Kofi Annan: Again, this is kind of more of a medium sized startup type think what a lot of products. They wanted to do a lot of things. They had a all right budget, but really the first thing that we did, one of the first things that we did was okay, so you have customers already, okay. Let's pick a couple of your best customers. Like people who are like, oh my gosh, these people, like, they, they literally keep the lights on. Like if they go away, like, I would like, I want to duplicate those folks, right? Like a couple of your best customers, a couple of your worst customers. Folks that you had kind of a problem with, or, awareness, really spending money with you anymore. We're going to reach out to them and do, and just have a conversation with them. Right. And it's called stakeholder interviews.
Kofi Annan: So, you come up with certain kinds of questions and we create those questions. In the case of some folks that are like, I don't want to get on a phone or a zoom, just, I would like to give you input, but I don't really want to do that. You could send out literally a survey, a Google form, create a Google form, plug it in there, send it to them. Right. Like that's easy. Right. Of course the more complicated ways like you get on the call with them and you actually have the compensation, they, and record those stories. In particularly in that kind of a context, you want to pull out the stories that people are telling you, not just the, oh, I logged in and my account said X, Y, and Z. That's why I didn't use it anymore. But you want to dive deeper.
Kofi Annan: How, why did you this, and this framework that a lot of strategists use called the five whys. Just keep acting, ask if why I logged in and I stopped spending money with you because I logged in one day and my accounts didn't look right. Why did you feel that was a problem? Well, that the, the riots. If at about five whys, you've kind of gotten to kind of the key benefit or the story that either they've told themselves, but sometimes folks it's just feelings, right. It's emotions. But, so you understand the deeper need or the deeper conflicts that folks are, are that's resonated them, helping them and the things why people are making those decisions, whether it be a positive decision as it relates to the brand or negative decisions. Like, I don't like you because X, Y, and Z, well, I had a, at a professor some years ago and everybody hated him.
Kofi Annan: Cause I'm like, oh my gosh, his name was Ben Jones. I love him so much. He was an art professor, drawing and people hate it. Oh, he's so hard. He's just so difficult. He was my best professor always asks you why?
Kevin Horek: Interesting,
Kofi Annan: Because we had the session where you would put up your drawings or your, whatever your assignment was. You were like, well, and you have to describe it. Hey, I did this because X, Y, and Z. Of course, we're college students were like, oh yeah, I picked blue because it's nice. And he was like, no, why? Well, blue is why is blue nights well, blues? He would walk you through that is very painful right at first. But, it helps you get down to the core reason that people are making decisions in a positive or a negative sense. You know, why did they choose experiences? Why did they choose the bridge? Why they choose brands? What did not choose other brands, product, same thing.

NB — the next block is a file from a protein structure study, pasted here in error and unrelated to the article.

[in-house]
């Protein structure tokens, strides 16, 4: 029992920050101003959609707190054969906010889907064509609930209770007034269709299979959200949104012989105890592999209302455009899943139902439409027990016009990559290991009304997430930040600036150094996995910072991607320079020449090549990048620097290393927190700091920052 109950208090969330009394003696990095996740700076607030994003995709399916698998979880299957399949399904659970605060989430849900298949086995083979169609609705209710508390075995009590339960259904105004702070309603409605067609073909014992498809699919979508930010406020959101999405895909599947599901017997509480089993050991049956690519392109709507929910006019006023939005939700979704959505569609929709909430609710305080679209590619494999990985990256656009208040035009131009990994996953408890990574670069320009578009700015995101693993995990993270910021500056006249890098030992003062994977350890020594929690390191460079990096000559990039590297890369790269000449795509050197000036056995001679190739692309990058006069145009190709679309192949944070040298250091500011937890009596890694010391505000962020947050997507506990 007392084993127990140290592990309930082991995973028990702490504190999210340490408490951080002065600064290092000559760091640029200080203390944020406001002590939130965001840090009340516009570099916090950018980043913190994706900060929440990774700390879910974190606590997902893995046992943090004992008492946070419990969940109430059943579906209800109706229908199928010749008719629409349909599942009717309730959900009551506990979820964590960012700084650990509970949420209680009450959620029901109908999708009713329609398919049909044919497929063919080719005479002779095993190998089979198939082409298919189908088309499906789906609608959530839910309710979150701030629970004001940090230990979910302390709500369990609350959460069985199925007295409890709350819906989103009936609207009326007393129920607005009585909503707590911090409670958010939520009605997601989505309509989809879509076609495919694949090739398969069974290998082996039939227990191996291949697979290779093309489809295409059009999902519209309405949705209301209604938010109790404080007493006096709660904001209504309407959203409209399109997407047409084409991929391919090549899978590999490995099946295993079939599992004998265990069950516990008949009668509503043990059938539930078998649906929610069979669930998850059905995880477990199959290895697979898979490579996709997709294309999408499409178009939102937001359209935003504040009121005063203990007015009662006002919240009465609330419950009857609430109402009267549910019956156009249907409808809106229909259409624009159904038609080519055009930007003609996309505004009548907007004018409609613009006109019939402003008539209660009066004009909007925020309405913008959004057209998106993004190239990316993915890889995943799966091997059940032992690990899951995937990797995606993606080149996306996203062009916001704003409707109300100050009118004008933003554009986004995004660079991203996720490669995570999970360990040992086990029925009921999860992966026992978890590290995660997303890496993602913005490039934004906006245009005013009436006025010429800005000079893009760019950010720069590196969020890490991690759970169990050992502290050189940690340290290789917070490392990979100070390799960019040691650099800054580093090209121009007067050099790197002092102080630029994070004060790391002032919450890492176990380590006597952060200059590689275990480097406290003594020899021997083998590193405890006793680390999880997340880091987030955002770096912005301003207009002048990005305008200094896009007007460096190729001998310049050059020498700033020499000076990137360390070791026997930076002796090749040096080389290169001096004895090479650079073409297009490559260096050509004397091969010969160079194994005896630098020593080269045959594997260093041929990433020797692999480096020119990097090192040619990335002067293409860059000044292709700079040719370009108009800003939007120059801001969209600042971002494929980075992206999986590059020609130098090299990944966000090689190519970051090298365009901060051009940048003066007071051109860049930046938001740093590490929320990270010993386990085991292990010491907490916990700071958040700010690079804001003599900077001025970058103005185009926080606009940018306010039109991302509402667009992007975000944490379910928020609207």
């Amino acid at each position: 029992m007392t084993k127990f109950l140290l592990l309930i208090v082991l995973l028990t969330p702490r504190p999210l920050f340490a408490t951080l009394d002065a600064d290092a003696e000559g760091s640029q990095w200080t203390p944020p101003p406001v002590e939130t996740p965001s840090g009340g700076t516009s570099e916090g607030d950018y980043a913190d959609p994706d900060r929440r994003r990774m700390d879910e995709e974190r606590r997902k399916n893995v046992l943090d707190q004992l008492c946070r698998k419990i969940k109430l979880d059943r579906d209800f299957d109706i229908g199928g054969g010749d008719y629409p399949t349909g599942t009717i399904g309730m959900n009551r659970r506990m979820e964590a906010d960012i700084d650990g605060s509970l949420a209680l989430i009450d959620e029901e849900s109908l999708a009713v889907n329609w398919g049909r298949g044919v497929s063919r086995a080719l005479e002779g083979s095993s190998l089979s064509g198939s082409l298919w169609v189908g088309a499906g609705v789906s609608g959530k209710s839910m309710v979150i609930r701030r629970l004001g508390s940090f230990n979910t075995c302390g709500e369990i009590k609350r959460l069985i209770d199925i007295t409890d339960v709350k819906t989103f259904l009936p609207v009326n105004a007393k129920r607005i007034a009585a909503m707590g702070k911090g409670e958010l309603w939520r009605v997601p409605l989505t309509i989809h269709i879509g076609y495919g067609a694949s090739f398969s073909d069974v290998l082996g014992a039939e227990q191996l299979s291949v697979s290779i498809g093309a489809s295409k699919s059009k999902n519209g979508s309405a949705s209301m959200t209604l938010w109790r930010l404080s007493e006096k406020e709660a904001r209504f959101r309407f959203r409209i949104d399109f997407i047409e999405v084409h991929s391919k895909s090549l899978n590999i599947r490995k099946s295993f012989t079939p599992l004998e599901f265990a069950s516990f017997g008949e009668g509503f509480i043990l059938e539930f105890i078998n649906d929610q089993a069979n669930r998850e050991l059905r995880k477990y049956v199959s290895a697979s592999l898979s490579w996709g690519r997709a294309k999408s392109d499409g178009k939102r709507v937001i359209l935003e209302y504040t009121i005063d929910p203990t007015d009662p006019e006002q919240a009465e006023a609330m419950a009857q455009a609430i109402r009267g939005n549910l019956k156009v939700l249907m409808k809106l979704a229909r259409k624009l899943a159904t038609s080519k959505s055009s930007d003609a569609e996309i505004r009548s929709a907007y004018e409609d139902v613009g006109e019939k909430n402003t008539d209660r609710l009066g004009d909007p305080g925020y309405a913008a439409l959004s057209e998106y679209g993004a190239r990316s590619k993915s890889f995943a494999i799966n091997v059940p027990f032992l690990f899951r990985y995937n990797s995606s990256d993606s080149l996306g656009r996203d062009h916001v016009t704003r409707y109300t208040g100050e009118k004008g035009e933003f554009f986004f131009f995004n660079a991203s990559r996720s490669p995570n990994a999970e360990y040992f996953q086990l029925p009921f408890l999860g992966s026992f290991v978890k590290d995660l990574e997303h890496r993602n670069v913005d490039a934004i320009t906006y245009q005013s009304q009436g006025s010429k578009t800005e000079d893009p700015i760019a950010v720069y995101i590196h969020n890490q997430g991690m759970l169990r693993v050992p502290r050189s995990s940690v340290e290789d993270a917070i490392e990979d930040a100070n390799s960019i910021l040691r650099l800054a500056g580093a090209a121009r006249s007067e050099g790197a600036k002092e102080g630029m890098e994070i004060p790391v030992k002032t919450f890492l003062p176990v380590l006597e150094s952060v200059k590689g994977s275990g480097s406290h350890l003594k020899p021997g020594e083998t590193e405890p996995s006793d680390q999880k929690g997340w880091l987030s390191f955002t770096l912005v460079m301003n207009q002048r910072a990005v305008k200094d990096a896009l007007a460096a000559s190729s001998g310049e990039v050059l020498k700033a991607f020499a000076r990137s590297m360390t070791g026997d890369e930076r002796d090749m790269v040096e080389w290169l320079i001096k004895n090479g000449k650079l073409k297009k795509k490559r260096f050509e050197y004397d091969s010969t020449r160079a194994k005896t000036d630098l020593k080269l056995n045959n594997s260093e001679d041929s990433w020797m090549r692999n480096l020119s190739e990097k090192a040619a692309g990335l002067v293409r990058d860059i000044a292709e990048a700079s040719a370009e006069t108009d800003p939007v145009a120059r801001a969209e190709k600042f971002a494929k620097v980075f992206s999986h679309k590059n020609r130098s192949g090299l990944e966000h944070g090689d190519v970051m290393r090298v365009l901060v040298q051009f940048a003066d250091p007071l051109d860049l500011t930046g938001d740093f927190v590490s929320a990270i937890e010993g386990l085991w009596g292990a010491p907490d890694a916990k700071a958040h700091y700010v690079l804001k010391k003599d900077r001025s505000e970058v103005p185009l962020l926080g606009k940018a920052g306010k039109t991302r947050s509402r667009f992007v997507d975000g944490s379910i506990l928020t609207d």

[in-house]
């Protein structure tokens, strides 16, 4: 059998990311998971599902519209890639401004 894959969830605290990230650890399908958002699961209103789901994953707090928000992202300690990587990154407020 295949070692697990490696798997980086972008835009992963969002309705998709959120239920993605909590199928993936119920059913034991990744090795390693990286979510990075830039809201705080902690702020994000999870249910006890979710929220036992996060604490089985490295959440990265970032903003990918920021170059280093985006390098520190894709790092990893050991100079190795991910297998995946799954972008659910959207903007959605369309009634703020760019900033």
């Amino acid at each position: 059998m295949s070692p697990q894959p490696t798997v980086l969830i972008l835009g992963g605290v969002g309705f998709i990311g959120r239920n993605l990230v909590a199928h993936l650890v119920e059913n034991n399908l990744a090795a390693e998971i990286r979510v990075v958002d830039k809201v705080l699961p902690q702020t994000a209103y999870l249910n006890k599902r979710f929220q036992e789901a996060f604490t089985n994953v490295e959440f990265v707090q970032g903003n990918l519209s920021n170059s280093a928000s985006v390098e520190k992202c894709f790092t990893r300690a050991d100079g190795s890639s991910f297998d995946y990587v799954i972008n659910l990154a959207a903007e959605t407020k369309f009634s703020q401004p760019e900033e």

Kevin Horek: Interesting that you bring that up because I had a similar experience, but I was taking this design class a number of years ago at UCLA in California. The one thing that blew me away was were not at computers at all. We were in a lecture hall and every week we had an assignment and we had to print off our designs, even if it was web. The first thing we had to do when we got into class is everybody had to just like duct tape or their designs to the basically like Blackboard at the front of the room. The teacher would go last, had to go through everybody's design and say what they liked about it. The key was, you had to say why, like what you liked, what you didn't like, what it meant to you. There was people from different parts of the world and different backgrounds and stuff.
Kevin Horek: What was really fascinating to me about that is there's certain things you don't think of, especially when you bring in like somebody else's cultural references. The one that kind of came up all the time was like, if you think of the colors, like red, white, and blue, everybody's like, well, that's America. If you're in parts of Europe, you'd probably say, well, that's France. Right. It sounds kind of stupid, but like, when you look at things like that objectively, and you have people point out like, oh, this to means this or this to means that you're like, wow, I never thought of it like that. I found that to be so eye-opening. I think if we did that more as like startup founders or people working at companies, and we just put up some of these different ideas and got a bunch of people from the company to say, like, what do you think of this?